Smoked haddock, chilli, coriander and ginger pilaf

There are three things that make cooking go well in my opinion: a complete immersion in, and love for the process, the best ingredients and the sort of hunger that allows you to appreciate and wait for the results, rather than eat whatever you can shove into your mouth. On that basis last night’s showing should have been a disaster: I’d been cooking all week for friends so was a bit half-hearted about making something just for me; I was using up stuff from my fridge defrost and leftovers which are never particularly inspiring; and, whilst trying to think of what to cook, I’d consumed half a bag of salted pretzels. The fact that this dish wasn’t, then, the aforementioned disaster, and that it actually taught me something (how to put together flavours that I would never have thought of combining), suggest that this is definitely one for the family album.

Smoked haddock is, in my kitchen, a central component of wintry soups and fish pies, lovely poached in milk and mashed for fishcakes and an ideal companion for potatoes, eggs and bacon. Until now I would not have imagined that it had any kind of affinity with fresh green spices and chilli. How wrong I was. You could say that this is a kedgeree for Thai food lovers but that makes it sound too much of a mishmash. This is no mishmash. The smoked fish, rice, ginger and coriander, with that bite of chilli, belong together like old friends. Even with my ‘can’t-be-bothered-but-need-to-use-stuff-up-before-it-goes-off’ head on, even quartering the ingredients rather haphazardly, even after all those pretzels, I still devoured it. Highly recommended and dead easy.

Smoked haddock pilaf (adapted from Simon Hopkinson’s The Good Cook)
(Please note: in the book he says this recipe makes enough for two whereas on the BBC site he says the same amount is for four. Having made it I’d say the BBC is right so my measurements, below, are the book’s divided by two. I therefore cooked my one-portion version in the oven for about 12 minutes, not his 20; with double the ingredients, but not quadruple, I’d say 15 minutes is about right.)

For two good-sized portions you will need:

Cupboard (or things you may already have)
butter, 20g
garam masala, 1 tsp (I made my own, again rather haphazardly; see below)
chicken stock, 190ml (in the spirit of using up leftovers I used duck stock)
egg
salt and freshly ground black pepper

Shopping list
basmati rice, 125g
lemon, ½, zest and juice
small Thai green chilli
fresh ginger, a piece about a couple of centimetres long
undyed smoked haddock, 200g
spring onion
fresh coriander, a small handful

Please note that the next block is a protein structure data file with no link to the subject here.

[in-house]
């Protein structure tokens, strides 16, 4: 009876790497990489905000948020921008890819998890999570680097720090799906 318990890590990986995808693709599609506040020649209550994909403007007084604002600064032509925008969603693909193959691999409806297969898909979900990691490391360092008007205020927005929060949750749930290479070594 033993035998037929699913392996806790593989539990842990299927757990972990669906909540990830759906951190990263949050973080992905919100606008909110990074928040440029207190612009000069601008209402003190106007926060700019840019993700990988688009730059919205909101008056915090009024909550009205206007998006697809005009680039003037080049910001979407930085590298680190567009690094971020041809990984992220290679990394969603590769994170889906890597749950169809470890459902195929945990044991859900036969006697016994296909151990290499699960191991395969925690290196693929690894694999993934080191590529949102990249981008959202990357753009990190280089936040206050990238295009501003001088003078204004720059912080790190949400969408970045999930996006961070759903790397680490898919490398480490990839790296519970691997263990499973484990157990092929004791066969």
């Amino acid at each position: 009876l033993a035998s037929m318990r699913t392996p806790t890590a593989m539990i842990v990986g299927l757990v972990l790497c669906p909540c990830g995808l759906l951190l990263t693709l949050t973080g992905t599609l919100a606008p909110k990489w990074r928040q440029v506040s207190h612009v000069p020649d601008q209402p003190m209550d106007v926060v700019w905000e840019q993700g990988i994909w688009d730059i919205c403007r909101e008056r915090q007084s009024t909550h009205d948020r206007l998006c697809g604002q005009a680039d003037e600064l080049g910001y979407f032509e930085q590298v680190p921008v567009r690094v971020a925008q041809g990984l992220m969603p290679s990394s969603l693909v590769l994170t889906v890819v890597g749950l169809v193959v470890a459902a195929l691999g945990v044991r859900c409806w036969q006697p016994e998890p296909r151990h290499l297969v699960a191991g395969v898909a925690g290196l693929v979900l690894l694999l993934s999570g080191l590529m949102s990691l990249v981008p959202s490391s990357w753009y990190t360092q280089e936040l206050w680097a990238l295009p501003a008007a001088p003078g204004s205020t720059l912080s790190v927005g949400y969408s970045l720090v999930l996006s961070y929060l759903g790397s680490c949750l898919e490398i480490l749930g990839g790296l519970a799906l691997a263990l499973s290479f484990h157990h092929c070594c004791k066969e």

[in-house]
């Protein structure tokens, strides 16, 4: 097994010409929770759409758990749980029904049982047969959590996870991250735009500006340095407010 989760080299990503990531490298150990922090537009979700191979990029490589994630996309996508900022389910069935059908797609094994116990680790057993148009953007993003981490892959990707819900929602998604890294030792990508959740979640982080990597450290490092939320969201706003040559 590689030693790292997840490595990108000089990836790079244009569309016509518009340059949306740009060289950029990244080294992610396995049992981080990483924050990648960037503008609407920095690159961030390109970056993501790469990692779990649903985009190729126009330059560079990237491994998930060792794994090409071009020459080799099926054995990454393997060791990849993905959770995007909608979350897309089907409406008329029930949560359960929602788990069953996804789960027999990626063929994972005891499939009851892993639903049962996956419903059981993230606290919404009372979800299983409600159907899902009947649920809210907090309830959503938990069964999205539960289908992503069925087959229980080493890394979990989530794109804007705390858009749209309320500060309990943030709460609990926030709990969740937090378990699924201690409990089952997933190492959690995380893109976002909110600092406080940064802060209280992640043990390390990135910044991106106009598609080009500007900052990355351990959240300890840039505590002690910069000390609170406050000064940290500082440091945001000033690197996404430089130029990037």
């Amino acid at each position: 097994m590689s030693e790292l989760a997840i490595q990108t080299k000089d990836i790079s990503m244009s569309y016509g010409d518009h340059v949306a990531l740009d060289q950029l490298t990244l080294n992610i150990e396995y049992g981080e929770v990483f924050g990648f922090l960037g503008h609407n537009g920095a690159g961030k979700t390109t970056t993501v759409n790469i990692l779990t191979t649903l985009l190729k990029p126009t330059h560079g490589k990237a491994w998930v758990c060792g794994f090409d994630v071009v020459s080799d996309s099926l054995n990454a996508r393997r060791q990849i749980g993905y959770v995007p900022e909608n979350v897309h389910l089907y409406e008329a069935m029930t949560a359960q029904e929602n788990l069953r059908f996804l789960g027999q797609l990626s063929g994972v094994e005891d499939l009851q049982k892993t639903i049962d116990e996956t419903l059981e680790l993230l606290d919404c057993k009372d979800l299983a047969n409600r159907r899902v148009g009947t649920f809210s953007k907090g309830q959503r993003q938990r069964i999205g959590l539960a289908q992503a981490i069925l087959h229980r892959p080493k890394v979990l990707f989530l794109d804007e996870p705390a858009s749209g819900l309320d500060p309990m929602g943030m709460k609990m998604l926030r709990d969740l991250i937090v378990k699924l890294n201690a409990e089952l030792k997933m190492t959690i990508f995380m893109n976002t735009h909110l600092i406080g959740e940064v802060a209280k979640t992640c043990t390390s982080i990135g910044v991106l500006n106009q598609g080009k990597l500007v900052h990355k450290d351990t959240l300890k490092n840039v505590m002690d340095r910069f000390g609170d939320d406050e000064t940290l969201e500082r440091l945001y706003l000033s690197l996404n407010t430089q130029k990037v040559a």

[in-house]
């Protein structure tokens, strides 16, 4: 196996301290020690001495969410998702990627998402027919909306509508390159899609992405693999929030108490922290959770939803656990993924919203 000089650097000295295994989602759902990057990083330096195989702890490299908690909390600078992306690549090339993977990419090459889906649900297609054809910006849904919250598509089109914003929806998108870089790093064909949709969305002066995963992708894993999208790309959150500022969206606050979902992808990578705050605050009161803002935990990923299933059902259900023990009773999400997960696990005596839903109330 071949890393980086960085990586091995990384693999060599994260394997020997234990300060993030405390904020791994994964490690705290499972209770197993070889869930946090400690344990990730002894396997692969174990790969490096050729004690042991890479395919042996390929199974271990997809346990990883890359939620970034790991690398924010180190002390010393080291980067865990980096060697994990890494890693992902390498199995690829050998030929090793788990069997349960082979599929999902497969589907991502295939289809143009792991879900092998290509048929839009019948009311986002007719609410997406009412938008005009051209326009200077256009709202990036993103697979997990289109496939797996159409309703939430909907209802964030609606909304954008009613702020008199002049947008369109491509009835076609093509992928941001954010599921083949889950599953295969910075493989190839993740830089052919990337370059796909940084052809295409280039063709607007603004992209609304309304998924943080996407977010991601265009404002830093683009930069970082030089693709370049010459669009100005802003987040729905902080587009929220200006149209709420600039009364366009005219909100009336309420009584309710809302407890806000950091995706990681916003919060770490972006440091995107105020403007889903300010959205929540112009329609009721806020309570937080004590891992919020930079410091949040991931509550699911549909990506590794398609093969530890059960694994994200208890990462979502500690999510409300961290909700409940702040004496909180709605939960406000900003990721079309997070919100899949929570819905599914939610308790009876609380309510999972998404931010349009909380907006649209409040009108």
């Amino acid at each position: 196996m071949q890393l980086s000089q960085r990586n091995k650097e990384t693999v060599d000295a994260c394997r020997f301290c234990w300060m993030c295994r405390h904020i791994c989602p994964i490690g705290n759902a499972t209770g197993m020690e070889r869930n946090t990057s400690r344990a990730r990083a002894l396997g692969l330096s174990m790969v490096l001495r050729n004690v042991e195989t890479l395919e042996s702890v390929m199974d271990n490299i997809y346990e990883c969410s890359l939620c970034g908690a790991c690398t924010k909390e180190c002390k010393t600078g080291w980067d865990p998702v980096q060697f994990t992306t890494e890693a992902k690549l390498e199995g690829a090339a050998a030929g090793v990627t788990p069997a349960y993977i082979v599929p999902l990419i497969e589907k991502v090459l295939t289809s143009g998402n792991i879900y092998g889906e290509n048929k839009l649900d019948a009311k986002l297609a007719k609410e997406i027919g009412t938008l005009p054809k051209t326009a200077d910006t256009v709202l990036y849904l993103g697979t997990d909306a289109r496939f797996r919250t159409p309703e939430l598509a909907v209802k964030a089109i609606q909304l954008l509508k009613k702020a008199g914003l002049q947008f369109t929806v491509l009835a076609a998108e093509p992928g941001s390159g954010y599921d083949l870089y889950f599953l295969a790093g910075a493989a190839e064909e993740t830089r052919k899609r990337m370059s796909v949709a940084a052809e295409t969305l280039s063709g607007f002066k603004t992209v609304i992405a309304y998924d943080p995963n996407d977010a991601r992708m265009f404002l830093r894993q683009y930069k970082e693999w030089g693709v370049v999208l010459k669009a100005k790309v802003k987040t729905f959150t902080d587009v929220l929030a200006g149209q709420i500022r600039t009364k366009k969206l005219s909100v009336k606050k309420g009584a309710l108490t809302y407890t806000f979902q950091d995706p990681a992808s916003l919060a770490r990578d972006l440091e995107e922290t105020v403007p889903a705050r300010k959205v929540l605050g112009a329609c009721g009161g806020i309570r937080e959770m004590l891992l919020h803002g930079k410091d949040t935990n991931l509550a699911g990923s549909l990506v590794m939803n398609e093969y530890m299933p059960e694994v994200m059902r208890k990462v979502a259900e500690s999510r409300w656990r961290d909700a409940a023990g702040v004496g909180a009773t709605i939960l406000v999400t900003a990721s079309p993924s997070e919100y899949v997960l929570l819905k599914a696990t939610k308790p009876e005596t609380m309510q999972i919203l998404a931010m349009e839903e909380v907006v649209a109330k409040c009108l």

How to
1. Preheat the oven to 180°C/160°C fan-assisted/gas 4.
2. Zest the ½ lemon (probably easiest to do this when it’s still whole…), trim the stalk off the chilli and chop it (or snip it with scissors) and peel and finely chop the ginger. Make up the stock if need be, cut the fish into two pieces and, again if need be, skin it too.
3. In an ovenproof, lidded casserole dish/large saucepan melt the butter then add the garam masala.
4. Add the rice to the casserole, stir around (risotto-style) to make sure all the grains are coated in butter then add the stock, lemon zest, green chilli, ginger and a little salt and pepper.
5. Put the fish into the casserole, make sure that it is covered in liquid (I added a spoonful more stock at this point), then put on the lid and put it in the oven for 15 minutes.
6. Whilst the fish is cooking, hard-boil the egg, trim and finely slice the spring onion and, if necessary, rinse the coriander before roughly chopping it. Once the egg is cooked, rinse it under cold water to cool then peel and chop into small pieces.
7. When the 15 minutes’ cooking time is up, remove the pan from the oven without lifting the lid and leave the pilaf to stand for another 5-7 minutes without disturbing it.
8. Remove the lid, stir in the chopped egg, spring onion and coriander then mix everything together, taking care to break the fish into flakes at the same time.
9. Cover the pan with a clean tea-towel, then replace the lid again and leave for another 5 minutes to allow any remaining steam to evaporate.
10. Serve immediately with, if you want an extra bit of tang, a squeeze of lemon juice.

Fast homemade garam masala
I looked this up on the ‘net and the recipe made a small mountain of the stuff. This is a very approximate attempt at a much more manageable amount and it tasted just right.

You will need:
whole coriander seeds, 1 tsp
whole cumin seeds, 1 tsp
cardamon pods, 2-3
small cinnamon stick
whole cloves, a pinch
whole black peppercorns, a pinch
freshly grated nutmeg, a pinch or the same of ground

How to
1. Put all the spices in a dry frying-pan and toast until fragrant.
2. Leave to cool slightly then grind to a rough powder in a pestle and mortar, a coffee-grinder or in a mini-food processor.

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